Security code review is an essential part of the secure development lifecycle, which ensures that applications are developed safely. Security code review is a process of inspecting the source code and checking for any vulnerabilities or errors that could lead to malicious attacks. This process can be done manually or by using automated tools for static analysis (SAST).
A secure code review does not attempt to identify every issue in the code. Yet, it provides insights into what types of problems exist and helps the application developers understand what categories of wide cases exist. The goal is to provide the developers with information to help them make the application’s source code secure.
Automated vs. Manual Code Review
Secure code review is usually a manual process but can be automated. Automated code reviews are more efficient than manual reviews because they can be performed at scale and in a shorter time frame. Nevertheless, an automated review cannot detect vulnerabilities in the code that a human might find, particularly business logic vulnerabilities – it is almost impossible for an automated system to identify coding errors concerning the applications’ logic.
Clear Gate performs the code review in both approaches – manually and automatically to assess the entire application’s code in minimum time, which will, on the one hand, reduce costs and time and the other hand, will be insightful with minimum false negatives/positives.
Common Security Issues Found in Code Review Testing:
Improper Input Validation – Input validation is the most basic security mechanism and can prevent many web vulnerabilities, including injections, Server-Side Request Forgery, Local File Inclusion, and more. This best practice has a simple principle: never trust user input. For example, if a web application asks the user for a phone number, then only inserted data containing numbers will be processed.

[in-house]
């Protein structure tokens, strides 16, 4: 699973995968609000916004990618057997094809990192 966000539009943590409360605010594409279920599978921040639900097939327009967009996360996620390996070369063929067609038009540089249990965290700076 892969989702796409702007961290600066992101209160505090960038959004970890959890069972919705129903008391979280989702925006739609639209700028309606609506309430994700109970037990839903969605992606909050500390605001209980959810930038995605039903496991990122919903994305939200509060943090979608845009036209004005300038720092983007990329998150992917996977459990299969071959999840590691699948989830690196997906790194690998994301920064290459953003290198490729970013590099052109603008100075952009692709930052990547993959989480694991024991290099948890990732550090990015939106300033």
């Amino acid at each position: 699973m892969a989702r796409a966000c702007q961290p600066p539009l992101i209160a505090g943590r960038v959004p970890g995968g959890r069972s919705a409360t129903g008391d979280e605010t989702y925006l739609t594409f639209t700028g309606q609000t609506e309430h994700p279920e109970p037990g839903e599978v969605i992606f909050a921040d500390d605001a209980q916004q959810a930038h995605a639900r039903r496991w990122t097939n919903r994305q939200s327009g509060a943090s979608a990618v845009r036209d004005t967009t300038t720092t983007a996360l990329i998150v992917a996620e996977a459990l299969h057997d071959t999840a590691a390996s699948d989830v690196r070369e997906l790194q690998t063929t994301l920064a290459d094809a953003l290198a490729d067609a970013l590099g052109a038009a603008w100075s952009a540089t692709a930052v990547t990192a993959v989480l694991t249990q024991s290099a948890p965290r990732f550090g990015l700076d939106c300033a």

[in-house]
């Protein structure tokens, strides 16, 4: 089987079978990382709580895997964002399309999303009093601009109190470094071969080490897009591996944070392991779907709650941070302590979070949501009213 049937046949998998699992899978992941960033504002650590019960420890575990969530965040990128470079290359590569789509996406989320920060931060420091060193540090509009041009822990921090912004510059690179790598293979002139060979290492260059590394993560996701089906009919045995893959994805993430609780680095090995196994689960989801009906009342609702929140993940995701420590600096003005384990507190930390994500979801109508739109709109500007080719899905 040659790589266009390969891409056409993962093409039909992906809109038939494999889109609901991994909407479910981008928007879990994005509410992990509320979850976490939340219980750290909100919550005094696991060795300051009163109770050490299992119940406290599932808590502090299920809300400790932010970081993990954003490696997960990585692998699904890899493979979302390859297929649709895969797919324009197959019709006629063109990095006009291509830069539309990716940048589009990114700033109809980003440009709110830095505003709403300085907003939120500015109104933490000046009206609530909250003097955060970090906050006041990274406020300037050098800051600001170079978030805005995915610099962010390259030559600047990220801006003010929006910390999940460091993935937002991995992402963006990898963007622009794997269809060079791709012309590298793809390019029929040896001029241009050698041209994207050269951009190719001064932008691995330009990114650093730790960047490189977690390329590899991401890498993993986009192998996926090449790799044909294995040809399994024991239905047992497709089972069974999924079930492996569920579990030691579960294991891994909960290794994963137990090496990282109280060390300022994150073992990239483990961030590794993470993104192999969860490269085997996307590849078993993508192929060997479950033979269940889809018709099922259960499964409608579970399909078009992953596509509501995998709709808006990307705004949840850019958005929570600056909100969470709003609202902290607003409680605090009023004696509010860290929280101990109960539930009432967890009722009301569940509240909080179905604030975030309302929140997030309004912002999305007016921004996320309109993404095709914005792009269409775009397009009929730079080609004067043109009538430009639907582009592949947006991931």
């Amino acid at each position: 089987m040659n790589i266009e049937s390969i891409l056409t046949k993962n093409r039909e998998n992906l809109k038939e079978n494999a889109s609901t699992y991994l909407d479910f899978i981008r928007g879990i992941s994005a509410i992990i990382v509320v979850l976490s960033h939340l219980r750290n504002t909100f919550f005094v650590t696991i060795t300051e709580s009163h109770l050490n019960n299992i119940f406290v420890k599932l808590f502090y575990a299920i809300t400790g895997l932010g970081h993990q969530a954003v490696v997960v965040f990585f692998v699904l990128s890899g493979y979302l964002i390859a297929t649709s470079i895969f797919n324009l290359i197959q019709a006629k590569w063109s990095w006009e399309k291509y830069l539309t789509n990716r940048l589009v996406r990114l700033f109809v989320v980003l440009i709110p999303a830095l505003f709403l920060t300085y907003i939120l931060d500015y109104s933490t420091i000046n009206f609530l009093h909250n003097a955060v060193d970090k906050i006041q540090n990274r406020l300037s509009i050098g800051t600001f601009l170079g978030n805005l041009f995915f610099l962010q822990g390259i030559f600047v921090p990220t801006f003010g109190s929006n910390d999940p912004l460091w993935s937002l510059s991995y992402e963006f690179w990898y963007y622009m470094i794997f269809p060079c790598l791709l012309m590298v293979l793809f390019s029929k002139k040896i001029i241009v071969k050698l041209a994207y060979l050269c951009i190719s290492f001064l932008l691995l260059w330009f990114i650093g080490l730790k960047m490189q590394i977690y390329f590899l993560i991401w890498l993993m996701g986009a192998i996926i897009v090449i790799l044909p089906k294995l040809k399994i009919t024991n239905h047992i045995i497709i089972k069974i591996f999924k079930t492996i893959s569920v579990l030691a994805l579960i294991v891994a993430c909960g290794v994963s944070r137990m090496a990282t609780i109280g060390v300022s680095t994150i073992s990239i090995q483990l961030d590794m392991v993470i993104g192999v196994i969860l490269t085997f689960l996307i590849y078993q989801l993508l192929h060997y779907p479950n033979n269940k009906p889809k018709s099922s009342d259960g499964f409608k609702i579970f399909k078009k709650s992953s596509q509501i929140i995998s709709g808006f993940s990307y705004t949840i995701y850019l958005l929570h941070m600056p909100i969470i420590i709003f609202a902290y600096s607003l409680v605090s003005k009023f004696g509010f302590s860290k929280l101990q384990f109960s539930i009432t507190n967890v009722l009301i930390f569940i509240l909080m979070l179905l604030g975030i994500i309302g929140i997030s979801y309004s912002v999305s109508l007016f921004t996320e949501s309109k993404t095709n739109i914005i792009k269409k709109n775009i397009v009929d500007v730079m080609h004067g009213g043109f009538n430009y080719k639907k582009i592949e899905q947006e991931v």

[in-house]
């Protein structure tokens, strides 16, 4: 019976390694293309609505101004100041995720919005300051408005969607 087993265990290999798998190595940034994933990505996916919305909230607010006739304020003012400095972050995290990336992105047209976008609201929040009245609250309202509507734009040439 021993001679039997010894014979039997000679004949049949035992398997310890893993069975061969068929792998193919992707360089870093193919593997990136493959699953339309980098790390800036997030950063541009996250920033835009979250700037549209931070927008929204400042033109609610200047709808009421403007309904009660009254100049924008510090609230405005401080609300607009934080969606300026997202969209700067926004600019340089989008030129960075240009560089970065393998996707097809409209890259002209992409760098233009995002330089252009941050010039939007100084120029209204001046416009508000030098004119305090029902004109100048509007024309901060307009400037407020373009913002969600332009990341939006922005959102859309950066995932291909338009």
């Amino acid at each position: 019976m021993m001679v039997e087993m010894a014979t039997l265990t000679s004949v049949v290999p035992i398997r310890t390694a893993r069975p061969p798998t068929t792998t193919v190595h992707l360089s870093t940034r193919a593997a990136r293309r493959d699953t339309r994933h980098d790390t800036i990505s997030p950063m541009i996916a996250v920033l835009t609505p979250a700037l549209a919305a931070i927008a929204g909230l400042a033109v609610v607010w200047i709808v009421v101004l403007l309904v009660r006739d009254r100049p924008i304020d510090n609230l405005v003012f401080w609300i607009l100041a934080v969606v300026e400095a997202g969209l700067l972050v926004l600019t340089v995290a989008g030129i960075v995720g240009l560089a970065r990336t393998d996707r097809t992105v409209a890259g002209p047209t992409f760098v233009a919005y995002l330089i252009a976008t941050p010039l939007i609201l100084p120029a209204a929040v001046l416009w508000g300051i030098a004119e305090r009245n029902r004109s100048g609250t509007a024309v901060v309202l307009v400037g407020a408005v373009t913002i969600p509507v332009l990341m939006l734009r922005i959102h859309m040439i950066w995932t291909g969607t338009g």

Broken Authentication / Access Control – These are two types of logic vulnerabilities that cannot be easily identified using automated tools as they require an understanding of the application behavior. It occurs when the application fails to check whether the user is logged in before permitting access to a specific resource or feature.
Hardcoded Credentials – Developers sometimes use hardcoded credentials and secrets for test purposes and easy access. However, sometimes developers forget to remove the secrets before deploying the application to production and even publish them to version control systems. This practice poses a significant security risk that can allow attackers to bypass authentication mechanisms or increase the severity of a vulnerability already found.
Database Communication – Most modern web applications use a database to store and easily retrieve information. However, it is important to ensure that user-supplied data is not introduced directly into queries executed by the database engine. Otherwise, the application will be vulnerable to SQL Injection vulnerability. As a result, an attacker could view/modify/delete sensitive data of other users or even get unauthorized access to the entire system.